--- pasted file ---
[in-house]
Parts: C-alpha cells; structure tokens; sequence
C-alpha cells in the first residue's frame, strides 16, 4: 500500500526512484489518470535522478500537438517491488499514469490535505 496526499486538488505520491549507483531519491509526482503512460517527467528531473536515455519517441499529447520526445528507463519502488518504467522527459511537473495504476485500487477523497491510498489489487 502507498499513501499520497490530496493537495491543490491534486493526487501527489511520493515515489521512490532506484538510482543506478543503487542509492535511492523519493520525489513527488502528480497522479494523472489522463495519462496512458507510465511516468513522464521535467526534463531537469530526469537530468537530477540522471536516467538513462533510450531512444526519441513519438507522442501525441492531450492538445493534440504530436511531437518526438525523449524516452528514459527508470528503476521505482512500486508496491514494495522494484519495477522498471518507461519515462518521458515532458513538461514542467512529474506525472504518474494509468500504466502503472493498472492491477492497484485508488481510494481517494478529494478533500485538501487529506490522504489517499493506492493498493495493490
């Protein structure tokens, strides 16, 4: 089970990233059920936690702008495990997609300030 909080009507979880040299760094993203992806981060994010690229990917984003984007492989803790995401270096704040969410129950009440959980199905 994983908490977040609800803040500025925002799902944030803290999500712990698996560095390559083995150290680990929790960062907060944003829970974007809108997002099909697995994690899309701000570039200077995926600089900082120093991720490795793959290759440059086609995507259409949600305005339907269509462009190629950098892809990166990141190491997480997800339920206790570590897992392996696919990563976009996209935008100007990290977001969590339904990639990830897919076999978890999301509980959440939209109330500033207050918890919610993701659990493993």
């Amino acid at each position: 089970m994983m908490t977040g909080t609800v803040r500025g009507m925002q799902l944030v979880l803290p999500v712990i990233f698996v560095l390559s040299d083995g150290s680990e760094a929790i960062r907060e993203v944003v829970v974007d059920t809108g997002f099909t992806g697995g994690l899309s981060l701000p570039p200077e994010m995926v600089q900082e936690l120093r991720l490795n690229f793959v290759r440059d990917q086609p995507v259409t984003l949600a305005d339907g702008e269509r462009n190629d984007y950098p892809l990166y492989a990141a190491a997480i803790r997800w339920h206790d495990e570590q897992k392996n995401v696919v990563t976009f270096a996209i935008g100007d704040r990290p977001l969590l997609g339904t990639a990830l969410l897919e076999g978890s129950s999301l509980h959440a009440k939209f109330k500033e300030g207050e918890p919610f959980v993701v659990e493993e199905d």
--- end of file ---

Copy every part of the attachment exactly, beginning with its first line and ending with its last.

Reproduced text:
[in-house]
Parts: C-alpha cells; structure tokens; sequence
C-alpha cells in the first residue's frame, strides 16, 4: 500500500526512484489518470535522478500537438517491488499514469490535505 496526499486538488505520491549507483531519491509526482503512460517527467528531473536515455519517441499529447520526445528507463519502488518504467522527459511537473495504476485500487477523497491510498489489487 502507498499513501499520497490530496493537495491543490491534486493526487501527489511520493515515489521512490532506484538510482543506478543503487542509492535511492523519493520525489513527488502528480497522479494523472489522463495519462496512458507510465511516468513522464521535467526534463531537469530526469537530468537530477540522471536516467538513462533510450531512444526519441513519438507522442501525441492531450492538445493534440504530436511531437518526438525523449524516452528514459527508470528503476521505482512500486508496491514494495522494484519495477522498471518507461519515462518521458515532458513538461514542467512529474506525472504518474494509468500504466502503472493498472492491477492497484485508488481510494481517494478529494478533500485538501487529506490522504489517499493506492493498493495493490
């Protein structure tokens, strides 16, 4: 089970990233059920936690702008495990997609300030 909080009507979880040299760094993203992806981060994010690229990917984003984007492989803790995401270096704040969410129950009440959980199905 994983908490977040609800803040500025925002799902944030803290999500712990698996560095390559083995150290680990929790960062907060944003829970974007809108997002099909697995994690899309701000570039200077995926600089900082120093991720490795793959290759440059086609995507259409949600305005339907269509462009190629950098892809990166990141190491997480997800339920206790570590897992392996696919990563976009996209935008100007990290977001969590339904990639990830897919076999978890999301509980959440939209109330500033207050918890919610993701659990493993």
């Amino acid at each position: 089970m994983m908490t977040g909080t609800v803040r500025g009507m925002q799902l944030v979880l803290p999500v712990i990233f698996v560095l390559s040299d083995g150290s680990e760094a929790i960062r907060e993203v944003v829970v974007d059920t809108g997002f099909t992806g697995g994690l899309s981060l701000p570039p200077e994010m995926v600089q900082e936690l120093r991720l490795n690229f793959v290759r440059d990917q086609p995507v259409t984003l949600a305005d339907g702008e269509r462009n190629d984007y950098p892809l990166y492989a990141a190491a997480i803790r997800w339920h206790d495990e570590q897992k392996n995401v696919v990563t976009f270096a996209i935008g100007d704040r990290p977001l969590l997609g339904t990639a990830l969410l897919e076999g978890s129950s999301l509980h959440a009440k939209f109330k500033e300030g207050e918890p919610f959980v993701v659990e493993e199905d």